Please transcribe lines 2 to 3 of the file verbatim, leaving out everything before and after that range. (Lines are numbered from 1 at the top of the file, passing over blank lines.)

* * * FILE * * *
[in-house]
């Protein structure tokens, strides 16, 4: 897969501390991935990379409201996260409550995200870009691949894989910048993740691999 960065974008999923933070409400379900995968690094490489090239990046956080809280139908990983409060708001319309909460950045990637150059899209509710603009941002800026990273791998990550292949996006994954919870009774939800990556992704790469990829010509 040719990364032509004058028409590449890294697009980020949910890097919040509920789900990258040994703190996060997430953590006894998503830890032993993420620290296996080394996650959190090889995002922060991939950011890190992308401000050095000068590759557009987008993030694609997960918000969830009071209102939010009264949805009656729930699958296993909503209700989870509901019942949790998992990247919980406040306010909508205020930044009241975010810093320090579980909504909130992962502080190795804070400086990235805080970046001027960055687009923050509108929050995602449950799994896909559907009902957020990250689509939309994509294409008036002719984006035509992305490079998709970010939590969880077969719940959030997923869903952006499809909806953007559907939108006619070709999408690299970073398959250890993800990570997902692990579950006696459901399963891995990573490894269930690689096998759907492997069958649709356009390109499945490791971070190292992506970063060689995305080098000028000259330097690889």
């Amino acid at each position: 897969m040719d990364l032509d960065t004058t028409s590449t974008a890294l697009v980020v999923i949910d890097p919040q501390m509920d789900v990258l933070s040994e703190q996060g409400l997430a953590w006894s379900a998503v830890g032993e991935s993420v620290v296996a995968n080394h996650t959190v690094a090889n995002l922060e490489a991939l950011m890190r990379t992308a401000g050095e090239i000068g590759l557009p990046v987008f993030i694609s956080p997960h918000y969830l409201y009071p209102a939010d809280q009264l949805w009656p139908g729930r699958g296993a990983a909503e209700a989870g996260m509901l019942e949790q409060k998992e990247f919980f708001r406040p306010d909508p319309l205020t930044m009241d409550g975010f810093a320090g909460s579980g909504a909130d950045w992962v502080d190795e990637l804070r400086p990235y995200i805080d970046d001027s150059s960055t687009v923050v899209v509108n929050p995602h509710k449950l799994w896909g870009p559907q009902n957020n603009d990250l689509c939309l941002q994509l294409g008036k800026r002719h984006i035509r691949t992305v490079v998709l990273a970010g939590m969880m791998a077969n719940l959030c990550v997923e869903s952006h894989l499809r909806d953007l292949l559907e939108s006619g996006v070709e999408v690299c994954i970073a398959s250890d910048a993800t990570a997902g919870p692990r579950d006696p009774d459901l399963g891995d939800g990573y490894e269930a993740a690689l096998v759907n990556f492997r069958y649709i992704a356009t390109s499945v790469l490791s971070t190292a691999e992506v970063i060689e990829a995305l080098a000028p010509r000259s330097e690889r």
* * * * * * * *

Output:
């Protein structure tokens, strides 16, 4: 897969501390991935990379409201996260409550995200870009691949894989910048993740691999 960065974008999923933070409400379900995968690094490489090239990046956080809280139908990983409060708001319309909460950045990637150059899209509710603009941002800026990273791998990550292949996006994954919870009774939800990556992704790469990829010509 040719990364032509004058028409590449890294697009980020949910890097919040509920789900990258040994703190996060997430953590006894998503830890032993993420620290296996080394996650959190090889995002922060991939950011890190992308401000050095000068590759557009987008993030694609997960918000969830009071209102939010009264949805009656729930699958296993909503209700989870509901019942949790998992990247919980406040306010909508205020930044009241975010810093320090579980909504909130992962502080190795804070400086990235805080970046001027960055687009923050509108929050995602449950799994896909559907009902957020990250689509939309994509294409008036002719984006035509992305490079998709970010939590969880077969719940959030997923869903952006499809909806953007559907939108006619070709999408690299970073398959250890993800990570997902692990579950006696459901399963891995990573490894269930690689096998759907492997069958649709356009390109499945490791971070190292992506970063060689995305080098000028000259330097690889």
């Amino acid at each position: 897969m040719d990364l032509d960065t004058t028409s590449t974008a890294l697009v980020v999923i949910d890097p919040q501390m509920d789900v990258l933070s040994e703190q996060g409400l997430a953590w006894s379900a998503v830890g032993e991935s993420v620290v296996a995968n080394h996650t959190v690094a090889n995002l922060e490489a991939l950011m890190r990379t992308a401000g050095e090239i000068g590759l557009p990046v987008f993030i694609s956080p997960h918000y969830l409201y009071p209102a939010d809280q009264l949805w009656p139908g729930r699958g296993a990983a909503e209700a989870g996260m509901l019942e949790q409060k998992e990247f919980f708001r406040p306010d909508p319309l205020t930044m009241d409550g975010f810093a320090g909460s579980g909504a909130d950045w992962v502080d190795e990637l804070r400086p990235y995200i805080d970046d001027s150059s960055t687009v923050v899209v509108n929050p995602h509710k449950l799994w896909g870009p559907q009902n957020n603009d990250l689509c939309l941002q994509l294409g008036k800026r002719h984006i035509r691949t992305v490079v998709l990273a970010g939590m969880m791998a077969n719940l959030c990550v997923e869903s952006h894989l499809r909806d953007l292949l559907e939108s006619g996006v070709e999408v690299c994954i970073a398959s250890d910048a993800t990570a997902g919870p692990r579950d006696p009774d459901l399963g891995d939800g990573y490894e269930a993740a690689l096998v759907n990556f492997r069958y649709i992704a356009t390109s499945v790469l490791s971070t190292a691999e992506v970063i060689e990829a995305l080098a000028p010509r000259s330097e690889r």